Phosphorylated Lats2 degrades p21, activates caspase-3 and induces apoptosis. (A) U2OS/pTRET-6Myc-tagged vector or Lats2 (WT, S835A or S835D) cells were treated with Dox for the indicated times. Cell viability was measured in a Trypan Blue exclusion assay. The histograms show the average viability (%) calculated from three independent experiments. The error bars represent s.d. Red arrow indicates that overexpression of Lats2-S835D markedly decreased cell viability at 48 hours after addition of Dox. (B) Cell lysates were analyzed by western blotting with the indicated antibodies. α-tubulin is shown as a loading control. Red arrow indicates that overexpression of Lats2-S835D markedly decreased p21 protein levels at 48 hours after addition of Dox. (C) TUNEL assay. U2OS/pTRET-6Myc-tagged vector or Lats2 (WT, S835A or S835D) cells were treated with Dox for 24 hours. Apoptosis was determined using TUNEL assay. DNA was counterstained with Hoechst 33258. Scale bars: 10 µm. (D) Enlarged images of TUNEL-positive cells in D expressing Lats2-S835D. DIC, differential interference contrast. Scale bars: 10 µm. (E) The graph shows the percentage of TUNEL-positive cells expressing the WT or Lats2 mutants (average of three independent experiments). More than 200 cells were counted for each experiment. (F) Annexin V assay. U2OS/pTRET-6Myc-tagged vector or Lats2 (WT, S835A or S835D) cells were treated with Annexin V. The flow cytometry profiles show Annexin-V–FITC staining on the x axis and PI staining on the y axis. The number in the lower right quadrant represents the percentage of early apoptotic cells under each treatment condition.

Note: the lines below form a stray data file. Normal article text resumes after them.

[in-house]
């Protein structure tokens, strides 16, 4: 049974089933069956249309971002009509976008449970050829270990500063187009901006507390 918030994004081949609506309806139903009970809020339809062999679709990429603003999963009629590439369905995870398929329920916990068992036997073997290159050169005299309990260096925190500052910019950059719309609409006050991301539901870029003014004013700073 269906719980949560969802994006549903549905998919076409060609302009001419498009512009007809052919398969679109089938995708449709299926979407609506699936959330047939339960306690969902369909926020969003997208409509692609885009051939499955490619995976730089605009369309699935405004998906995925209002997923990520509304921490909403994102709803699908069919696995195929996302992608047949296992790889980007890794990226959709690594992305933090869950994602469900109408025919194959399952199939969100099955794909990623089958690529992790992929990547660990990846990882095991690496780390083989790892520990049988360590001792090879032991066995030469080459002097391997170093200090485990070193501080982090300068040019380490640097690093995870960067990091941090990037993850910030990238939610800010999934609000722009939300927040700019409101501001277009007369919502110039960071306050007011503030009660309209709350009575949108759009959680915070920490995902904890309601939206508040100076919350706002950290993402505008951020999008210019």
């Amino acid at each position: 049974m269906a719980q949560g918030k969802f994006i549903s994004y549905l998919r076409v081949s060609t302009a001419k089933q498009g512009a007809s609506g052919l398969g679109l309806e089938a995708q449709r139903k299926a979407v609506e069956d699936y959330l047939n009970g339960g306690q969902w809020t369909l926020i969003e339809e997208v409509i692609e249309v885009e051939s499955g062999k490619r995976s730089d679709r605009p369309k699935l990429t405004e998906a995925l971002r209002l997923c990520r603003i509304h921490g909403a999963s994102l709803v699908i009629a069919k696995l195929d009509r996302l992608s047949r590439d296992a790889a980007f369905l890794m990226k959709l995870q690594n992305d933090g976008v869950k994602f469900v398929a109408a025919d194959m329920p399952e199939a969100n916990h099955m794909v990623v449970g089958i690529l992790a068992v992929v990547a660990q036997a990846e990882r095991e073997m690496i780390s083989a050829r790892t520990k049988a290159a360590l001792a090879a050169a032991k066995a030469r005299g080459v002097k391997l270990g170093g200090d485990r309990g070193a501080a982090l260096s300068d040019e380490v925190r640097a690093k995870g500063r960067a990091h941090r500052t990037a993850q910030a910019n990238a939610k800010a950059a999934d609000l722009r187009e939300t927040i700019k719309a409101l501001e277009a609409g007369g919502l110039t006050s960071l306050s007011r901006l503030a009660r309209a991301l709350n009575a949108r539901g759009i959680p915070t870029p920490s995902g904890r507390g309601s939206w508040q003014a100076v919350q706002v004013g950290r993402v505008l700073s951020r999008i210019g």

The Lats2-p21 pathway induces caspase-mediated apoptosis